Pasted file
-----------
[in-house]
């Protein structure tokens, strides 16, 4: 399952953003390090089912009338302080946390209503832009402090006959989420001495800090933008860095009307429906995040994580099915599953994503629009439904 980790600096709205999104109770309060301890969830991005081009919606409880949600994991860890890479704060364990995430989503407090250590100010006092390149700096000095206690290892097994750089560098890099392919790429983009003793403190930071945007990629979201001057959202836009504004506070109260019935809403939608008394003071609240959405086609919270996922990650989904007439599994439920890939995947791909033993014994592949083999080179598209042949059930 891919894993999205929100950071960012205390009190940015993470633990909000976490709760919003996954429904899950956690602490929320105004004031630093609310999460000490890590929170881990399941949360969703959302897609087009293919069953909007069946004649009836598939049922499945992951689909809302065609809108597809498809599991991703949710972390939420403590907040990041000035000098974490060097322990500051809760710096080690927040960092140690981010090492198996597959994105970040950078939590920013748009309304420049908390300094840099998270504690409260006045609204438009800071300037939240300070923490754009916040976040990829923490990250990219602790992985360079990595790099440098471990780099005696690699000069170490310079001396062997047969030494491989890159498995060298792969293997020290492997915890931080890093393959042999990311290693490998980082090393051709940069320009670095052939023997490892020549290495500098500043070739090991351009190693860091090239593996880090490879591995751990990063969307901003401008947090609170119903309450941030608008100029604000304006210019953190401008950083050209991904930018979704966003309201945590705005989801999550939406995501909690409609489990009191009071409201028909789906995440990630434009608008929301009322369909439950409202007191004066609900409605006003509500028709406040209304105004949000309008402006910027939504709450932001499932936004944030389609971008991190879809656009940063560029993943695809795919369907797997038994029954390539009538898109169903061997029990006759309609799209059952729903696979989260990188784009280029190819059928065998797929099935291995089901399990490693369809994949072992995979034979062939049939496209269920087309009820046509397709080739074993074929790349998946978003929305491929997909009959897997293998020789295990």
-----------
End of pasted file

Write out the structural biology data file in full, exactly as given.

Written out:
[in-house]
């Protein structure tokens, strides 16, 4: 399952953003390090089912009338302080946390209503832009402090006959989420001495800090933008860095009307429906995040994580099915599953994503629009439904 980790600096709205999104109770309060301890969830991005081009919606409880949600994991860890890479704060364990995430989503407090250590100010006092390149700096000095206690290892097994750089560098890099392919790429983009003793403190930071945007990629979201001057959202836009504004506070109260019935809403939608008394003071609240959405086609919270996922990650989904007439599994439920890939995947791909033993014994592949083999080179598209042949059930 891919894993999205929100950071960012205390009190940015993470633990909000976490709760919003996954429904899950956690602490929320105004004031630093609310999460000490890590929170881990399941949360969703959302897609087009293919069953909007069946004649009836598939049922499945992951689909809302065609809108597809498809599991991703949710972390939420403590907040990041000035000098974490060097322990500051809760710096080690927040960092140690981010090492198996597959994105970040950078939590920013748009309304420049908390300094840099998270504690409260006045609204438009800071300037939240300070923490754009916040976040990829923490990250990219602790992985360079990595790099440098471990780099005696690699000069170490310079001396062997047969030494491989890159498995060298792969293997020290492997915890931080890093393959042999990311290693490998980082090393051709940069320009670095052939023997490892020549290495500098500043070739090991351009190693860091090239593996880090490879591995751990990063969307901003401008947090609170119903309450941030608008100029604000304006210019953190401008950083050209991904930018979704966003309201945590705005989801999550939406995501909690409609489990009191009071409201028909789906995440990630434009608008929301009322369909439950409202007191004066609900409605006003509500028709406040209304105004949000309008402006910027939504709450932001499932936004944030389609971008991190879809656009940063560029993943695809795919369907797997038994029954390539009538898109169903061997029990006759309609799209059952729903696979989260990188784009280029190819059928065998797929099935291995089901399990490693369809994949072992995979034979062939049939496209269920087309009820046509397709080739074993074929790349998946978003929305491929997909009959897997293998020789295990």